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Equine Sector Must Lobby - Locally & At EU Level

"The thoroughbred horse breeding sector must pro-actively lobby politicians at European as well as national and regional levels in order to ensure that the interests of the sector are protected and given fair representation," according to Ms Eimear Mulhern, Chairman of the European Federation of Thoroughbred Breeder's Associations (EFTBA).

It is estimated that over 153,000 thoroughbred horses are represented by the EFTBA and that there are 144,000 full time equivalent people employed by EFTBA members. Founded in October 1993, the EFTBA membership spans 22 countries, 13 of which are members of the EU.

Speaking at the 9th Annual General Meeting of the EFTBA in Paris today (Sunday 12th May, 2002), Ms Mulhern, from Ireland, made the point that in the past 12 years the European Union has passed no fewer than 126 legislative acts, which impact on every aspect of horses of all types.


In a joint presentation to the AGM by Eimear Mulhern and Cathal Lynch from the Irish Business Bureau, the AGM heard that professional lobbying and representation has started to yield results for the thoroughbred sector.

One major example cited relates animal therapies or Maximum Residue Limits (MRLs) for antibiotics. "EU legislation did not previously differentiate between the treatment of horses intended for human consumption as horse meat; versus the treatment of horses which are never intended to be used for the production of foodstuffs," explained Ms Mulhern. Additionally the Commission had established a "passport" identification system for breeding and production horses; but had failed to amend previous Directives which impacted on the effectiveness of the passport programme.

Ms Mulhern and Mr Lynch reported that extensive lobbying by the EFTBA over a number of years on the issue of equine medicines has resulted in the most fundamental reform of EU pharmaceutical legislation for many years. Measures have been endorsed by the European Parliament, with the relevant modifications to EU legislation and EU codes expected to be complete by mid 2003.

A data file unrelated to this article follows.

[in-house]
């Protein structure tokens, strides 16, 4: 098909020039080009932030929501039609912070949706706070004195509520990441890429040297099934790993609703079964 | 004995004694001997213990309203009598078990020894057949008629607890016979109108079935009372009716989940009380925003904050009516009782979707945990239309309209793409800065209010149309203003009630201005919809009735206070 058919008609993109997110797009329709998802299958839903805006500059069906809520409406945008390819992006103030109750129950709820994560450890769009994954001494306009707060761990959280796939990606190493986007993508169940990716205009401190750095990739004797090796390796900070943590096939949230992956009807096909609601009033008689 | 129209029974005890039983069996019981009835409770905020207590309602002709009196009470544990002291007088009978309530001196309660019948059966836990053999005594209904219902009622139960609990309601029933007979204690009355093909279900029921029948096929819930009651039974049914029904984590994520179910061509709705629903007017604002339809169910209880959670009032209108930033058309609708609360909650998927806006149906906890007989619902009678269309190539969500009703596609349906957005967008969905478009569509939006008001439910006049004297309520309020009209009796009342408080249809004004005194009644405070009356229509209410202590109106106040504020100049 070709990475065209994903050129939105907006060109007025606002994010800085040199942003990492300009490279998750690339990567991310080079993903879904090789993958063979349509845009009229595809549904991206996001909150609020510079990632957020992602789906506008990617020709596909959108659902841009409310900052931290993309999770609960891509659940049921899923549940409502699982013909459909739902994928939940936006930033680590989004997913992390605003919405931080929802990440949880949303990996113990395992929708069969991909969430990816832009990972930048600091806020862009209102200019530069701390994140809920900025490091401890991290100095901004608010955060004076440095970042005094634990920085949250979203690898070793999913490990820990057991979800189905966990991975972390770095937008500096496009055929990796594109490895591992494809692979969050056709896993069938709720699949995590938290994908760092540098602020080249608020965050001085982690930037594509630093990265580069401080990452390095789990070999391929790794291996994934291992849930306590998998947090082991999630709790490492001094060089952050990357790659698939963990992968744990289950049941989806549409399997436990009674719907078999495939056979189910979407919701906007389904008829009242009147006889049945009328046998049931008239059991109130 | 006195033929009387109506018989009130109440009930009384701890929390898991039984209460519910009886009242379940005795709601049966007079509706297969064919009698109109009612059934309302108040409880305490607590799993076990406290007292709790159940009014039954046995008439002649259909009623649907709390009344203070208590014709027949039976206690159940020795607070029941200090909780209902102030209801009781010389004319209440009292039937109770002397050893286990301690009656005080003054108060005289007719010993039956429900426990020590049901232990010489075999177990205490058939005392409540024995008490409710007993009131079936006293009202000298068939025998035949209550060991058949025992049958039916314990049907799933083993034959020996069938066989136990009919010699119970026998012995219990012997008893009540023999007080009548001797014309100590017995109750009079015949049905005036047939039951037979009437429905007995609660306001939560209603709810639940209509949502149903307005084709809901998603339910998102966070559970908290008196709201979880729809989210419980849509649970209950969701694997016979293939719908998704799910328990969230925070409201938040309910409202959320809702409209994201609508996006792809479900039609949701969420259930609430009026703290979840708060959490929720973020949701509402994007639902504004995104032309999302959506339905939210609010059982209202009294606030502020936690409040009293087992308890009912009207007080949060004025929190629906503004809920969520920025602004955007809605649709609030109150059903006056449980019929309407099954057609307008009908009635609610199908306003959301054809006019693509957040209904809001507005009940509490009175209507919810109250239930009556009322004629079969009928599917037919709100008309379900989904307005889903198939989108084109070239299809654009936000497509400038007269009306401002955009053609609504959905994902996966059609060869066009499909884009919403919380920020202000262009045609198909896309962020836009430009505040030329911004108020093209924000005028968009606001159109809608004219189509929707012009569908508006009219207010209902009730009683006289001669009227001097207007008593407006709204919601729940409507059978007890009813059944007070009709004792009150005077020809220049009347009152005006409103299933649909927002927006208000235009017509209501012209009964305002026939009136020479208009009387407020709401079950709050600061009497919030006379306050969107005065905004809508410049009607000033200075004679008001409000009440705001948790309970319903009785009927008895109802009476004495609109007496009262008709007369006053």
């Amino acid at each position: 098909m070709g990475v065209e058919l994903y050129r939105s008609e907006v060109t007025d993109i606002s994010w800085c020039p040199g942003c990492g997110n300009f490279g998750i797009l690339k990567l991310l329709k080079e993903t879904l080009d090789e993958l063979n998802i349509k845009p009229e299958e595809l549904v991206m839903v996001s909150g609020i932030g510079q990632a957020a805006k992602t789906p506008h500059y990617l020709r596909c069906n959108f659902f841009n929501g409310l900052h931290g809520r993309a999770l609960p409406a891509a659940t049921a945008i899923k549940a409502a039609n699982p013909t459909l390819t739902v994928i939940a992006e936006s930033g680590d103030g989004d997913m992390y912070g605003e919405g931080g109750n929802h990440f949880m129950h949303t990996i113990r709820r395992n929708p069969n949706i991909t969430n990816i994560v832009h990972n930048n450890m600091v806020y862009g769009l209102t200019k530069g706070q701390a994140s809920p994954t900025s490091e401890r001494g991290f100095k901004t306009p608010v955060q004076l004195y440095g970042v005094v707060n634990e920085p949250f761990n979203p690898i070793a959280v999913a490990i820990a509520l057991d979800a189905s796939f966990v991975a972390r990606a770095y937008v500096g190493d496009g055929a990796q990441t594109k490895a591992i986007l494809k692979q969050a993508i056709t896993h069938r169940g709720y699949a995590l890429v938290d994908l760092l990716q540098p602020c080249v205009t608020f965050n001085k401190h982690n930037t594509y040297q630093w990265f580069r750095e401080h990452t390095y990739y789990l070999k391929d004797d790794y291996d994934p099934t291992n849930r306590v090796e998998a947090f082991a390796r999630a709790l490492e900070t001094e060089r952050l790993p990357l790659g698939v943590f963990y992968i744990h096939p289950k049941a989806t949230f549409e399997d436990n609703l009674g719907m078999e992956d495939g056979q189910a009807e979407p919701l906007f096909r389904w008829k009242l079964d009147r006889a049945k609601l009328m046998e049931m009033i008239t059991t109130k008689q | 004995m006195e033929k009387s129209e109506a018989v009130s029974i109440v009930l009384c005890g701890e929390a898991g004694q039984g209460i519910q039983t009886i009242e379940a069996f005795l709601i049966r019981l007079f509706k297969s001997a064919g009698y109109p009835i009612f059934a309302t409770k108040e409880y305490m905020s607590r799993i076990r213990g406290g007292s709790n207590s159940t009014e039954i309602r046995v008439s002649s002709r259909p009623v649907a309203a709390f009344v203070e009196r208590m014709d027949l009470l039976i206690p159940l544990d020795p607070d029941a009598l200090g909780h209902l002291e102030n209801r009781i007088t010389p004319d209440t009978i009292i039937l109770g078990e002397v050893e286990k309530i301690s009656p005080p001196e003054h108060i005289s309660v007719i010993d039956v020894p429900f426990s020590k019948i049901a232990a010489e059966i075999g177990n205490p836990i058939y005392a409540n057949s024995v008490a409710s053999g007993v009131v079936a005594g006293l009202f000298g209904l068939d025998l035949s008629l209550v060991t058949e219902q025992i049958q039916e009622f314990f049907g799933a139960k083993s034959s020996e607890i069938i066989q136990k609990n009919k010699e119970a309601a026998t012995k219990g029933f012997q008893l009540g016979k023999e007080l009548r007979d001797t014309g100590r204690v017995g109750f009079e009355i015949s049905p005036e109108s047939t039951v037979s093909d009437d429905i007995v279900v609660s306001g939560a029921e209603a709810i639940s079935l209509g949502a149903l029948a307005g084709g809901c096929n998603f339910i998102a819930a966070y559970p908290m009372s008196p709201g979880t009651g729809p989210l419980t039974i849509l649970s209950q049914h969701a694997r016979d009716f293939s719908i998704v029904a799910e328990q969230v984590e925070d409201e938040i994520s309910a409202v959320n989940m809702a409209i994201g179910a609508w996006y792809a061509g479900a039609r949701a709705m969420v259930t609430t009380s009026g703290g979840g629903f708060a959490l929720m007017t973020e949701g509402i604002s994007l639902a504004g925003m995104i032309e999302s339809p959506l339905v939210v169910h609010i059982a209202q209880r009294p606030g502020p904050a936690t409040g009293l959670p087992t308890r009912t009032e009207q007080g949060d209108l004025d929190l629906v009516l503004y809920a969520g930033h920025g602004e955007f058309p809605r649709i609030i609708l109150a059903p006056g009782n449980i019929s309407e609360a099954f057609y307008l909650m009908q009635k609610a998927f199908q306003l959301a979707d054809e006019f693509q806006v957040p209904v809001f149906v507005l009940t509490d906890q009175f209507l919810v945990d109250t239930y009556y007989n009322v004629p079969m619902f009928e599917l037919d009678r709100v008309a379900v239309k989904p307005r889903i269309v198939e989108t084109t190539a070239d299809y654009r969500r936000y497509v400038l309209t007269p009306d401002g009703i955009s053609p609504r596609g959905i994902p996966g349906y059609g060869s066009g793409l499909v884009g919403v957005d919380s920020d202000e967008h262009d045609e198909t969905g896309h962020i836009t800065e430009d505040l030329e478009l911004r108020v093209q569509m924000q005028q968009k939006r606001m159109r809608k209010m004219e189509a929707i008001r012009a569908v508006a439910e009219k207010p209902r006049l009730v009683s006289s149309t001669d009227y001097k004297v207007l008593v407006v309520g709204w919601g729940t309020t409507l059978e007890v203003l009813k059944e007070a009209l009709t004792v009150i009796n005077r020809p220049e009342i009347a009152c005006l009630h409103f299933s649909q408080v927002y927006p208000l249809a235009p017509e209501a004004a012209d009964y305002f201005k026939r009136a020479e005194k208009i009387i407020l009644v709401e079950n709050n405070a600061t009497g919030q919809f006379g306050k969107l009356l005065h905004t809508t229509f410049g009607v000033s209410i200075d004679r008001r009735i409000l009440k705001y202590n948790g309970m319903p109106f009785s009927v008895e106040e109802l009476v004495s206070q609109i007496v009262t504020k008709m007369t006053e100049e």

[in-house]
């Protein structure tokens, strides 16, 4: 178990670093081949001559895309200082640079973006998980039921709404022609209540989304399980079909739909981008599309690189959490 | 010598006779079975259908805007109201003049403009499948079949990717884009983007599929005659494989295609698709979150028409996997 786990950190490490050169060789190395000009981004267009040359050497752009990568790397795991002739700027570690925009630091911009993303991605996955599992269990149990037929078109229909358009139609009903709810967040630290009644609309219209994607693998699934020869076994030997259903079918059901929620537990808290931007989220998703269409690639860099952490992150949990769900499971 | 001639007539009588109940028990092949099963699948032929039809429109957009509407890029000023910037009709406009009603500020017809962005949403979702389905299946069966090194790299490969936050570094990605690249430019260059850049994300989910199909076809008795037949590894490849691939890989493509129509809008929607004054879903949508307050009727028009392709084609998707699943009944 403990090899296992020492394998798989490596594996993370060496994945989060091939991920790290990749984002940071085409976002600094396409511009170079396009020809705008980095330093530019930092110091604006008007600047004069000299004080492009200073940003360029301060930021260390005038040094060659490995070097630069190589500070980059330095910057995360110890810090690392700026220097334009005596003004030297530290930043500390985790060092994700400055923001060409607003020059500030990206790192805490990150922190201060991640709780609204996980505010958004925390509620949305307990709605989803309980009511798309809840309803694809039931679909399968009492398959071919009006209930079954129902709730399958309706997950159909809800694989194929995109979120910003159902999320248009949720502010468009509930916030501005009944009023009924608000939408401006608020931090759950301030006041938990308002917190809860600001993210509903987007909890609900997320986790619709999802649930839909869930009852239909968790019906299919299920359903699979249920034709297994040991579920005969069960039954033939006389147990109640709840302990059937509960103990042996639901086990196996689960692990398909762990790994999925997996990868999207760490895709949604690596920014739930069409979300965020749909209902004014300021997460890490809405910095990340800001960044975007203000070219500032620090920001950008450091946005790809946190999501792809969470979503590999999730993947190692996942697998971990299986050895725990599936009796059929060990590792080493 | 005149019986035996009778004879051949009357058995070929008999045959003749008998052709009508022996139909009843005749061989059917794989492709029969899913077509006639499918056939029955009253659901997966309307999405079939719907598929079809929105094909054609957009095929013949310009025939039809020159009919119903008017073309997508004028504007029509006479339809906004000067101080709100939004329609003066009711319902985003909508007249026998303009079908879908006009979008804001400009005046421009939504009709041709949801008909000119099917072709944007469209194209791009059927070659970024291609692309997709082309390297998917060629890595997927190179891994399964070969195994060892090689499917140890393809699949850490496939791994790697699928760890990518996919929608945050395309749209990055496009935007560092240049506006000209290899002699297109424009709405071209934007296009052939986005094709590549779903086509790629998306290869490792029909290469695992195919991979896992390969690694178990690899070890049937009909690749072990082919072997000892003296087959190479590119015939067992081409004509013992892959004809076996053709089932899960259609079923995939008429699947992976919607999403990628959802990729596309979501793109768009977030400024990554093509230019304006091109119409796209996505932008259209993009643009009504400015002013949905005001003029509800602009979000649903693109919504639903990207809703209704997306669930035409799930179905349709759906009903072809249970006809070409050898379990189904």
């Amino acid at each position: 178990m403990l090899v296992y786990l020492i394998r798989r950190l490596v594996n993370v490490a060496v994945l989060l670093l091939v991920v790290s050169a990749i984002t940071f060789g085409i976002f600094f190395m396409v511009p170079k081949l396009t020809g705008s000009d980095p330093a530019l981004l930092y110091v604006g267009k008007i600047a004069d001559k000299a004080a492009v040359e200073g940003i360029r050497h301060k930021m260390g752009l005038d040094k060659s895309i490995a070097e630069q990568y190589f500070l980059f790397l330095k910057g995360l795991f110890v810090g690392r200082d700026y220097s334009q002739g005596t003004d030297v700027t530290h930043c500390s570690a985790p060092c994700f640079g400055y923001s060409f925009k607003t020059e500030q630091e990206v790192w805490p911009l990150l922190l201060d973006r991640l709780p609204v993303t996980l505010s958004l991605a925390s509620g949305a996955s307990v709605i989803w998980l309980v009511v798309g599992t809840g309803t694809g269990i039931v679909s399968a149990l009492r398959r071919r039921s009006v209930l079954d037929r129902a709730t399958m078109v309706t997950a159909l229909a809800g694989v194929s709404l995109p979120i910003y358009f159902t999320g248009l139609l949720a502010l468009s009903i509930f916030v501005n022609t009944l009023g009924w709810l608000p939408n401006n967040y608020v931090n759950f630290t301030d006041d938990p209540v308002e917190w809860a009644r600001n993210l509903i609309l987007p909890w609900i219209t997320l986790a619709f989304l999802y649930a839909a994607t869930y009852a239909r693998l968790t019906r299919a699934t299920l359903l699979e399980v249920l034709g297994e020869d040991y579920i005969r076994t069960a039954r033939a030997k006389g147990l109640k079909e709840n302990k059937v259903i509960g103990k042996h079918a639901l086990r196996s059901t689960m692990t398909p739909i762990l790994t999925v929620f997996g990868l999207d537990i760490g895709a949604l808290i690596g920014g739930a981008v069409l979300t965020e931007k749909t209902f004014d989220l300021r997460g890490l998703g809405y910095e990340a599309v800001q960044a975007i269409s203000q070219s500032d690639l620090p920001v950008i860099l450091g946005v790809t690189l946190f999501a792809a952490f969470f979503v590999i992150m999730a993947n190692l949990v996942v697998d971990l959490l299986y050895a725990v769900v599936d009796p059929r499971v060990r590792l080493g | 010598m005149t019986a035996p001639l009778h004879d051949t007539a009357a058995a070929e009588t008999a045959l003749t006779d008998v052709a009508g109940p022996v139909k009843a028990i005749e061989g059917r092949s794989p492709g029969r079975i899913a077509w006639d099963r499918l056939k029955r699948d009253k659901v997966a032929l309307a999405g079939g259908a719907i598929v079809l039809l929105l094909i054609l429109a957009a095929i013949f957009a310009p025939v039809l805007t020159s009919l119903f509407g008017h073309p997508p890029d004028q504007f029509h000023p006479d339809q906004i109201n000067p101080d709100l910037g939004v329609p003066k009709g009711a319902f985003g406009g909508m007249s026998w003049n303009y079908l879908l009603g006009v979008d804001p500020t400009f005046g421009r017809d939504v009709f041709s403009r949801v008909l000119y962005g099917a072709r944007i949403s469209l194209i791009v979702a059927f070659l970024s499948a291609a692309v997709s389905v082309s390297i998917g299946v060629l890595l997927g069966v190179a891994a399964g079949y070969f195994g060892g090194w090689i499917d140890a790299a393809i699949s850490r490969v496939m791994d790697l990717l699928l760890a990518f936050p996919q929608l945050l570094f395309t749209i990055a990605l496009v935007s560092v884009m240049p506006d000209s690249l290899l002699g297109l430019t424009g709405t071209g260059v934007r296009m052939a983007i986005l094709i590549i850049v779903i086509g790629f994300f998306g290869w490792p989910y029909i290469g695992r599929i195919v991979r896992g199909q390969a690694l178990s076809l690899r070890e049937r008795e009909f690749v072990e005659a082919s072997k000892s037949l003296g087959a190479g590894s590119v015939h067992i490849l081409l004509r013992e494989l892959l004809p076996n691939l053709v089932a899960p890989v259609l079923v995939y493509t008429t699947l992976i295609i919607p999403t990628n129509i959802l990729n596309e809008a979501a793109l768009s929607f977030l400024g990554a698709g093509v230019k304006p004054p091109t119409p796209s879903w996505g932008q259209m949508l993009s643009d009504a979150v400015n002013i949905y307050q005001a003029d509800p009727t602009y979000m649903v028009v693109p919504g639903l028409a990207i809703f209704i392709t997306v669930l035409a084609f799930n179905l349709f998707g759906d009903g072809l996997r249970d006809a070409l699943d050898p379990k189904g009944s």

Other examples of the impact of lobbying on the thoroughbred sector include:


Whilst the EFTBA has been promoting the need for improved quarantine facilities for some time, the forthcoming Olympic Games in Athens in 2004 were of particular concern. The French islands of St Pierre & Miquelon, located between Canada and Newfoundland, have now successfully passed EU inspections and although they are not designated quarantine stations, they can be used as a point of entry with full EU checks.


As a result of meetings with the EFTBA and the IBB, the EU allocated EURO 1.2 million in its 4th EU Research Framework Programme into Reoviridae viruses (bluetongue, African horse sickness and epizootic haemorrhagic disease) The results of this research can be seen at . A further EURO 2.3 million funding, provided as part of the 5th EU Research Framework Programme, continues work into the areas of Reoviridae Viruses and Culicoides-Borne Viral Diseases, with research currently ongoing.

"With the 5th Research Framework Programme finishing in December 2002, it is necessary for the EFTBA and its members to ensure that funding for equine related research continues to be allocated within the 6th EU Research Framework Programme and beyond," said Ms Mulhern. "National Thoroughbred Breeding Associations can provide vital support in this by lobbying their own national Agricultural or Research related Ministers as well as their MEP's to ensure that there is awareness of the need for equine research."


The representative body in Ireland (ITBA) has demonstrated within the 2000-2006 Structural Funding that equine programmes such as development of breeding infrastructures and equine training can qualify for support measures within agriculture & rural development or employment & human resources respectively. During 2003 work will start on the 2006 rounds of EU Structural Funds which are operated through national Governments and members are urged to try to achieve similar measures in their own countries.


"Close monitoring of international and EU issues must be sustained, particularly in relation to CAP (the Common Agricultural Policy) and in relation to the possible EU legislative changes aimed at avoiding a repetition of the Foot & Mouth Disease crisis last year," said Ms Mulhern.

Looking forward, Ms Mulhern also said she hoped that further progress would be made on the development of centralised EU Community Reference Library and on the development of harmonised testing procedures for the equine sector.


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